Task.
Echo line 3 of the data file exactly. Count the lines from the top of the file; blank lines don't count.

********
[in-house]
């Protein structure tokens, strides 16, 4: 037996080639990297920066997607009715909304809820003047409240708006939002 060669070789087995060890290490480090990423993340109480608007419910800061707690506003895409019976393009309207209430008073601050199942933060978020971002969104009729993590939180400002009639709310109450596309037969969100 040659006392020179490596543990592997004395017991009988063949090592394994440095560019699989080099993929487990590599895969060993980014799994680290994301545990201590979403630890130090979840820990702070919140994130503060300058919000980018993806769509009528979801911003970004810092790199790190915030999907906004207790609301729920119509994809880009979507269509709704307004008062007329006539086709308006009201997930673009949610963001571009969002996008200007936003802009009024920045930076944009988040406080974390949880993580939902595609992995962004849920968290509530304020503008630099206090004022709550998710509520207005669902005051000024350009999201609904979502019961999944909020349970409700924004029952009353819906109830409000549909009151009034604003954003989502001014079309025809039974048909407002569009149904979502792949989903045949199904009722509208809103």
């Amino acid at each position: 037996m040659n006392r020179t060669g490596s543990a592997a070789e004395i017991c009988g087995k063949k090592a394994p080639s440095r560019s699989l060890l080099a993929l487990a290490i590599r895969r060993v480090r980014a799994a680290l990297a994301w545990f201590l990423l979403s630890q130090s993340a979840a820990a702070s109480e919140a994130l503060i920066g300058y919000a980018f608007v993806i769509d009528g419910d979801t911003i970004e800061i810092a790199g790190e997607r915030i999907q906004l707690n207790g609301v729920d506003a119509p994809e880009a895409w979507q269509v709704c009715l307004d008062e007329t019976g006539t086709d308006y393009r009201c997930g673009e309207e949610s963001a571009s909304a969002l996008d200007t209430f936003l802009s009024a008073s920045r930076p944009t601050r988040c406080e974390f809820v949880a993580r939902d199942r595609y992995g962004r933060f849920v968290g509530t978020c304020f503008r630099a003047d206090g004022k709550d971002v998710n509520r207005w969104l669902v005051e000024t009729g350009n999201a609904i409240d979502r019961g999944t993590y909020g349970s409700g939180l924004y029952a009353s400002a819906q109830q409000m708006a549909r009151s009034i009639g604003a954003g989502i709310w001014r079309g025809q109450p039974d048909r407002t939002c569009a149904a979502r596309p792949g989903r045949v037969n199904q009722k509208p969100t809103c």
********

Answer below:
């Amino acid at each position: 037996m040659n006392r020179t060669g490596s543990a592997a070789e004395i017991c009988g087995k063949k090592a394994p080639s440095r560019s699989l060890l080099a993929l487990a290490i590599r895969r060993v480090r980014a799994a680290l990297a994301w545990f201590l990423l979403s630890q130090s993340a979840a820990a702070s109480e919140a994130l503060i920066g300058y919000a980018f608007v993806i769509d009528g419910d979801t911003i970004e800061i810092a790199g790190e997607r915030i999907q906004l707690n207790g609301v729920d506003a119509p994809e880009a895409w979507q269509v709704c009715l307004d008062e007329t019976g006539t086709d308006y393009r009201c997930g673009e309207e949610s963001a571009s909304a969002l996008d200007t209430f936003l802009s009024a008073s920045r930076p944009t601050r988040c406080e974390f809820v949880a993580r939902d199942r595609y992995g962004r933060f849920v968290g509530t978020c304020f503008r630099a003047d206090g004022k709550d971002v998710n509520r207005w969104l669902v005051e000024t009729g350009n999201a609904i409240d979502r019961g999944t993590y909020g349970s409700g939180l924004y029952a009353s400002a819906q109830q409000m708006a549909r009151s009034i009639g604003a954003g989502i709310w001014r079309g025809q109450p039974d048909r407002t939002c569009a149904a979502r596309p792949g989903r045949v037969n199904q009722k509208p969100t809103c």